Proponents of marriage equality and gay rights plan to rally at five o'clock this afternoon at Washington Square Park in Rochester, after the Supreme Court ruled 5 to 4 that a provision in the Defense of Marriage Act was unconstitutional.
Graham Lynch of Rochester was at the Equal Grounds Coffee House when the ruling came down.
He says he was amazed to hear the ruling, and says it felt they were finally treated like real people.
Lynch says it was a little announcement, but the world has change as a result, and it's nice to feel like a regular human, American citizen.
Christine Meleca-Voigt of Rochester says she's feeling extreme elation and happiness for herself and thousands of others.
She says the ruling means she's entitled to the same rights and responsibilities as everyone else, and every federal benefit and responsibility that any other married couple gets is hers, as well.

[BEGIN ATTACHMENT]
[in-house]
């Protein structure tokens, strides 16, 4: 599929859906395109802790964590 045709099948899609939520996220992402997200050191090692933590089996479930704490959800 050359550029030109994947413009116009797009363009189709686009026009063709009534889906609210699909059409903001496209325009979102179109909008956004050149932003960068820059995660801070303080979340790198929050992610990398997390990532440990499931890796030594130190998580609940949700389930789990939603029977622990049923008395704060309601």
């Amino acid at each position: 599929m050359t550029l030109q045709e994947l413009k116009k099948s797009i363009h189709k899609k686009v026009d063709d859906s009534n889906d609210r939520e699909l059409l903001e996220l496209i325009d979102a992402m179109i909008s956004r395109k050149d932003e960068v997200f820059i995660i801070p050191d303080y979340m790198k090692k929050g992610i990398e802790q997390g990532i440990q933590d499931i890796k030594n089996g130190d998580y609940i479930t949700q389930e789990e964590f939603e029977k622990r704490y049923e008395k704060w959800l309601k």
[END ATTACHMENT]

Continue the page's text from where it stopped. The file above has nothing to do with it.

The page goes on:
That includes paying taxes as a married person, Social Security and veterans benefits.
She says it's a responsibility she wants.
Meleca-Voigt adds says the ruling is a recognition by her government that she has dignity, value and worth.
The Reverend Jason McGuire is executive director of New Yorkers for Constitutional Freedoms, a nonprofit Christian political advocacy group.
McGuire says his group had wished that DOMA would've been upheld, and that the court would recognize the importance of what he calls the authentic definition of marriage.
But he says it's encouraging that the court did not find a constitutional right to same-sex marriage that would apply to all of the states.
He says the ruling essentially allows the marriage debate to continue, state by state. he says as that debate continues, the culture will collectively affirm the importance of moms and dads in children's lives.
McGuire says the culture has understood that marriage is between a man and a woman, and that's the sincere definition of marriage.